The issue of race and its role in American politics will be explored at a conference sponsored by the University May 1 and 2.
"The national dialogue on race initiated by President Clinton is an example of the ability of race to surface, fade, and reemerge in the nation's political consciousness," said Fredrick C. Harris, assistant professor of political science at the University of Rochester and conference planner. Often lacking in discussions about race, Harris believes, are the links that connect historical factors to contemporary forces in American politics.
A total of 14 speakers at the conference, titled "Race in the Development of American Politics and Society: The Origins of Discontent," will develop such topics as race and citizenship, black nationalism, race and institutional change in Britain, France and the United States, racial meaning in America, and the development of ethnic communities.
Besides Harris, University political science professors Stanley Engerman and Gerald Gamm will participate. Speakers from other universities will include: Cary Fraser, Penn State University; Melissa Harris, Duke University; Victoria Hattam, New School for Social Research; Desmond King, Oxford University; HarrHHRobert Lieberman, Columbia University; Ian F. Haney Lopez, University of California, Berkeley School of Law; Michele Mitchell, University of Michigan; Darrell Moore, DePaul University; Dean Robinson, University of Massachusetts; Drew Smith, Butler University; and Rogers Smith, Yale University.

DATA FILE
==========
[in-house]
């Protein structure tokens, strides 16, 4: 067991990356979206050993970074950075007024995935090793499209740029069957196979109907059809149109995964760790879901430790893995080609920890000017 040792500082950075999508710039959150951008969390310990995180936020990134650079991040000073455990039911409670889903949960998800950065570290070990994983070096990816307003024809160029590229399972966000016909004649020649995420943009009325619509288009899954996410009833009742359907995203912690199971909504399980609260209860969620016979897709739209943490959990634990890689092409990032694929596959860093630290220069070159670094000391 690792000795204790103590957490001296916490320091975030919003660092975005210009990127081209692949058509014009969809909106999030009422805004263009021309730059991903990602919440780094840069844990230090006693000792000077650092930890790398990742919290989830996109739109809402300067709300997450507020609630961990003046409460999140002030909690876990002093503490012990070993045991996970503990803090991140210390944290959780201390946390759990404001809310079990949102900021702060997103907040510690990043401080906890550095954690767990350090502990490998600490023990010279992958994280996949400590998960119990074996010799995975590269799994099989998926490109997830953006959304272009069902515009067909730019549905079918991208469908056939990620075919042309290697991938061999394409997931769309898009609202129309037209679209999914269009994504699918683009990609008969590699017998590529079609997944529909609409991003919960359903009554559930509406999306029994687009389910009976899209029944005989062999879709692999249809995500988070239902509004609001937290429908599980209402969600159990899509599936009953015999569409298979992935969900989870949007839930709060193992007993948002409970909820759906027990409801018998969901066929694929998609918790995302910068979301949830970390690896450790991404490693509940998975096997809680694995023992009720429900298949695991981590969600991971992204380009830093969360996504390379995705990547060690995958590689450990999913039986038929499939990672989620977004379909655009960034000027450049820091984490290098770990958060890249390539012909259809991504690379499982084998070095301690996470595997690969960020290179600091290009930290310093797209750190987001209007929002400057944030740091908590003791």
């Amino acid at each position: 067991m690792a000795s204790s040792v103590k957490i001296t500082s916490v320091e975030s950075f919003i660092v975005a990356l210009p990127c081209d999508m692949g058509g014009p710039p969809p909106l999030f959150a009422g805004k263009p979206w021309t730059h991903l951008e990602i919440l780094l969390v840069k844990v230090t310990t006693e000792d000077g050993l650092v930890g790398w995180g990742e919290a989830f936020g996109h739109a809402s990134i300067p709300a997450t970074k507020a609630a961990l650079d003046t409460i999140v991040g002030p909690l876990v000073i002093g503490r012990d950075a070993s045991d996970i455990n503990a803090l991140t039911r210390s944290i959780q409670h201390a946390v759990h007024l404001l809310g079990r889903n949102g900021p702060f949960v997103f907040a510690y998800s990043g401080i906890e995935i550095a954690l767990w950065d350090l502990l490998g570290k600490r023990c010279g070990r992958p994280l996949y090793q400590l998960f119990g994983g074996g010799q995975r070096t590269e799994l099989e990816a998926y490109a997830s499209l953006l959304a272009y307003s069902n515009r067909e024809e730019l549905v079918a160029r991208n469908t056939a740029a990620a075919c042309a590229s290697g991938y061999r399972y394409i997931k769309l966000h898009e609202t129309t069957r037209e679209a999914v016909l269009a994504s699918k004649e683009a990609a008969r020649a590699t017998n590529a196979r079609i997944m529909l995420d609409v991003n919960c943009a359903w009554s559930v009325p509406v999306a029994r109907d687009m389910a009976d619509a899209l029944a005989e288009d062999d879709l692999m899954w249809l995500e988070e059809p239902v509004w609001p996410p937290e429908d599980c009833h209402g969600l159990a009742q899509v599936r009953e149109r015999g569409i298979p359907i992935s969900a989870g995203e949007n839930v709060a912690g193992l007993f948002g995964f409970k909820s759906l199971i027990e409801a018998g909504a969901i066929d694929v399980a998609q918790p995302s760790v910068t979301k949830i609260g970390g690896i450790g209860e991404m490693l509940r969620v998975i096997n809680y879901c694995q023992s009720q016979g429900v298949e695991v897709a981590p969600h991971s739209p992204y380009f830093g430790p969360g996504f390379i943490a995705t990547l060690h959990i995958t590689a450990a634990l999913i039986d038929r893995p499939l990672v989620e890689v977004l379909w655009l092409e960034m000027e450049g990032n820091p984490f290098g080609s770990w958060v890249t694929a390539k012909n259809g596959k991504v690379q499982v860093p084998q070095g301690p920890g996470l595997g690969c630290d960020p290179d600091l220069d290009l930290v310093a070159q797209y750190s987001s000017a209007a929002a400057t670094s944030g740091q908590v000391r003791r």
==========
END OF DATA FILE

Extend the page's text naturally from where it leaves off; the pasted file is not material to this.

"Race has left its imprint on the framing of the Constitution, the nation's legal doctrines, the strategies of presidents and political parties, social policies, the allocation of government benefits, and the common understandings of what it means to be an American," said Harris.
The historical study of race and politics is an emerging field for political scientists and historians. Harris pointed out that an important goal of the sessions is to expose students to the depth of scholarship on the issue of race.
The conference is sponsored by the Dean of Faculty, the Dean's Office of the College, the Department of Political Science, and the Susan B. Anthony Institute for Gender and Women's Studies. Sessions will be held in The Meliora.
The conference is dedicated to the late Sam C. Nolutshungu, professor of political science and African politics at the University, who died last year.
Those interested in attending can call (585) 275-4735 or e-mail firstname.lastname@example.org.